Burundi launched a drive Tuesday to register all foreigners, sparking fears among overseas nationals that the scheme could be a pretext for government surveillance.
All non-Burundians in the crisis-hit country will be required to report to border police offices in the coming two months, according to a public security ministry spokesman.
Several foreigners told AFP they feared it was a pretext to track them, and Rwandans said the process could lead to their community being victimised.
But Public Security Minister Alain-Guillaume Bunyoni insisted last month that the move was aimed at granting foreigners a biometric ID card.
Foreign nationals — who also include people from West Africa including Congolese, as well as Indians — will be required to attend police stations in person and carry their travel documents.
Thousands of Rwandans who lived in Burundi have fled the country since the start of the crisis after several arrests within their community.
Relations between Burundi and Rwanda are at a low ebb, with Bujumbura and the United Nations accusing Kigali of supporting Burundian rebels.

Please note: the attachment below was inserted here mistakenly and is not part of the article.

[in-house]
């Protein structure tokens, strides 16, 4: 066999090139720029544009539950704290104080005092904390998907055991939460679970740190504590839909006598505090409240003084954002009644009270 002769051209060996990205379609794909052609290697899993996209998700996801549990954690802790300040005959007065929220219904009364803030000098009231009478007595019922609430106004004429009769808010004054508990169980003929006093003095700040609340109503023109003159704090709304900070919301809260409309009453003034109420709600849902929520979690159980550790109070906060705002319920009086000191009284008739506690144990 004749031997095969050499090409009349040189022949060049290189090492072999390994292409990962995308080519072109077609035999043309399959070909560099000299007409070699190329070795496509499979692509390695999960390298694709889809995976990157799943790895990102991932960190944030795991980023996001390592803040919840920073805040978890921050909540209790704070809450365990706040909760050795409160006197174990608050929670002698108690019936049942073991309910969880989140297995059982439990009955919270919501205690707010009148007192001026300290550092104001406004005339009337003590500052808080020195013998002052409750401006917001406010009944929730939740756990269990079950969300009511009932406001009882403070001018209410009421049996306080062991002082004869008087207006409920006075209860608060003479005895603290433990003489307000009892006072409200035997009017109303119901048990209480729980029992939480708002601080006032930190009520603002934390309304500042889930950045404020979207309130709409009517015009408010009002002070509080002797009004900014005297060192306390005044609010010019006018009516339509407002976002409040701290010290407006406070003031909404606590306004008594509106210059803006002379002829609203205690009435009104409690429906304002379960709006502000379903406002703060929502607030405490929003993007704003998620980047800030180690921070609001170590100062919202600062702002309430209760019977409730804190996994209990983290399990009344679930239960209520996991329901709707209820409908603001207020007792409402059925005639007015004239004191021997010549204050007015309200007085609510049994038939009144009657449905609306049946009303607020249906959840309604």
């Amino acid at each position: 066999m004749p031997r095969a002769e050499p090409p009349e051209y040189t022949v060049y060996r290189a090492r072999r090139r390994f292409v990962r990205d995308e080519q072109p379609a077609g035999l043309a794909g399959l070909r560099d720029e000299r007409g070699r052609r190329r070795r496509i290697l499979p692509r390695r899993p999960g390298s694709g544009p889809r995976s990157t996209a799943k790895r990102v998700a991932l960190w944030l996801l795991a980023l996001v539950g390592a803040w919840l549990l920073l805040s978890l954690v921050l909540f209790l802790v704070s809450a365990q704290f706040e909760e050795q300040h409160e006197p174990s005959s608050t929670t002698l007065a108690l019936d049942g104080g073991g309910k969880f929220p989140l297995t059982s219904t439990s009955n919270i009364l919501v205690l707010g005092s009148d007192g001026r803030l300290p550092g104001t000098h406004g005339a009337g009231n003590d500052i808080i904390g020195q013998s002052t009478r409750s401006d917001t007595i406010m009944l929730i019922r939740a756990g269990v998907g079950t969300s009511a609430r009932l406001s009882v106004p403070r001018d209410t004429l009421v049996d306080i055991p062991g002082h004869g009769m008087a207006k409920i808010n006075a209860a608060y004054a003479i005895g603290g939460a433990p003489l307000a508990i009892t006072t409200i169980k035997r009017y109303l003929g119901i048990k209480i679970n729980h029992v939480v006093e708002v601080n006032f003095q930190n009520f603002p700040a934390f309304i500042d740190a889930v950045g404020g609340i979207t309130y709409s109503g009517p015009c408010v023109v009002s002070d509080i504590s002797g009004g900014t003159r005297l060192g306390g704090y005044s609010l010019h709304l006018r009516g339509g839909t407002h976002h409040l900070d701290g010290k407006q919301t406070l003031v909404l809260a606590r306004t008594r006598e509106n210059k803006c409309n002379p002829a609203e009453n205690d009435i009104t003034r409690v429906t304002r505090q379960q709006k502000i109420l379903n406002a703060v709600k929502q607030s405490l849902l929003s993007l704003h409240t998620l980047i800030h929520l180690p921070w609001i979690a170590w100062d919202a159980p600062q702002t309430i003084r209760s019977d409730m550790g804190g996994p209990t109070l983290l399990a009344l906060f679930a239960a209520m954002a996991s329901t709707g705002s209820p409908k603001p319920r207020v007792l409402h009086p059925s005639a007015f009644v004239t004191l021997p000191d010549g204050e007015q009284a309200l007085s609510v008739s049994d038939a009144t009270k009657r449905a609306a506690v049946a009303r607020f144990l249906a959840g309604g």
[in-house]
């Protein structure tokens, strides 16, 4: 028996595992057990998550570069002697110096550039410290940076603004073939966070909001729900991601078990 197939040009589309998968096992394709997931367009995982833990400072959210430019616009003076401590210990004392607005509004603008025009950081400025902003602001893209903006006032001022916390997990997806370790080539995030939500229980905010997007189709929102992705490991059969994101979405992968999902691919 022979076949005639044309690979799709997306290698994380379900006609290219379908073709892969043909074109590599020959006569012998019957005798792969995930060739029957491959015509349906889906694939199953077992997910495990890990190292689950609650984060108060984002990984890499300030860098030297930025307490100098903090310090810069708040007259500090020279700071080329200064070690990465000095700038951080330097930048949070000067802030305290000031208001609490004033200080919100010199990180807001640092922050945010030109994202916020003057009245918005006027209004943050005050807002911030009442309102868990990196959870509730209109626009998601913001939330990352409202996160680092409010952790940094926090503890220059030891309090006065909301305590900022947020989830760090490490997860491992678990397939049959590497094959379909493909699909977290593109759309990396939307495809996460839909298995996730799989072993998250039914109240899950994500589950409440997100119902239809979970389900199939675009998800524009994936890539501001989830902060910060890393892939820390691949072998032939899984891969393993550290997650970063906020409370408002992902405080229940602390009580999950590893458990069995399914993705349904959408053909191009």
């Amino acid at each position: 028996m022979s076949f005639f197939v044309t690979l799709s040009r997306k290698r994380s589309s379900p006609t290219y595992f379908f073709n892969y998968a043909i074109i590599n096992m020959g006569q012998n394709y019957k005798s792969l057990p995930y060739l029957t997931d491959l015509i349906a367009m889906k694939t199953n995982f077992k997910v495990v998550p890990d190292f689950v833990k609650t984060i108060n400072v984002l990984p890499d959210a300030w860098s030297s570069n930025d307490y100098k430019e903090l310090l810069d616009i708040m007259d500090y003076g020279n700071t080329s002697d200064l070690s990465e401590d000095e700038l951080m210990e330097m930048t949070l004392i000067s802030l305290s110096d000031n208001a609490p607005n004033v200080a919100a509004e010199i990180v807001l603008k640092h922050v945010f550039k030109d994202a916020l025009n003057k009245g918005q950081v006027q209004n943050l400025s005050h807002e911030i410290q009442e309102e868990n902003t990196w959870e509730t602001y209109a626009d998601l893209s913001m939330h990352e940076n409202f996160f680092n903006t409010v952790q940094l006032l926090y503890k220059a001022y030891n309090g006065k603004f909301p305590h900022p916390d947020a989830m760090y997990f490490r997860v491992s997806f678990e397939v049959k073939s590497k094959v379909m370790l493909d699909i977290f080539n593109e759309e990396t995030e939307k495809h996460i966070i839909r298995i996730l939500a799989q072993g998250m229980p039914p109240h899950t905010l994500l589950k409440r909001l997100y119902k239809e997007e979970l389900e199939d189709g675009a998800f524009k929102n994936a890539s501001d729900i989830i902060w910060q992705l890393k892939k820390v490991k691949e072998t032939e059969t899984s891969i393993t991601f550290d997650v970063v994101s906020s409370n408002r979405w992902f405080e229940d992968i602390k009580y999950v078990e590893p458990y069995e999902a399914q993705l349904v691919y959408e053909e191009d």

Officials in the Burundian Capital, Bujumbura, on Monday showed a mass grave to the public for the first time, confirming reports that dozens of people had been buried in such graves since political violence erupted last year.
The remains of three people were dug up from the grave in Mutakura neighbourhood, an opposition stronghold in the presence of the media.
About 30 people are believed to have been buried there, Bujumbura Mayor, Freddy Mbonimpa, said.
The grave was believed to date from April or May of 2015, when protests erupted against the announcement by President Pierre Nkurunziza that he would seek a third term in office.
Defying the constitutional two-term limit, Nkurunziza won an election boycotted by the opposition in July.
More than 400 people have been reported killed in protests, attacks by police and the armed opposition, according to the UN.
The previous death tolls however do not include whatever people may be found in mass graves.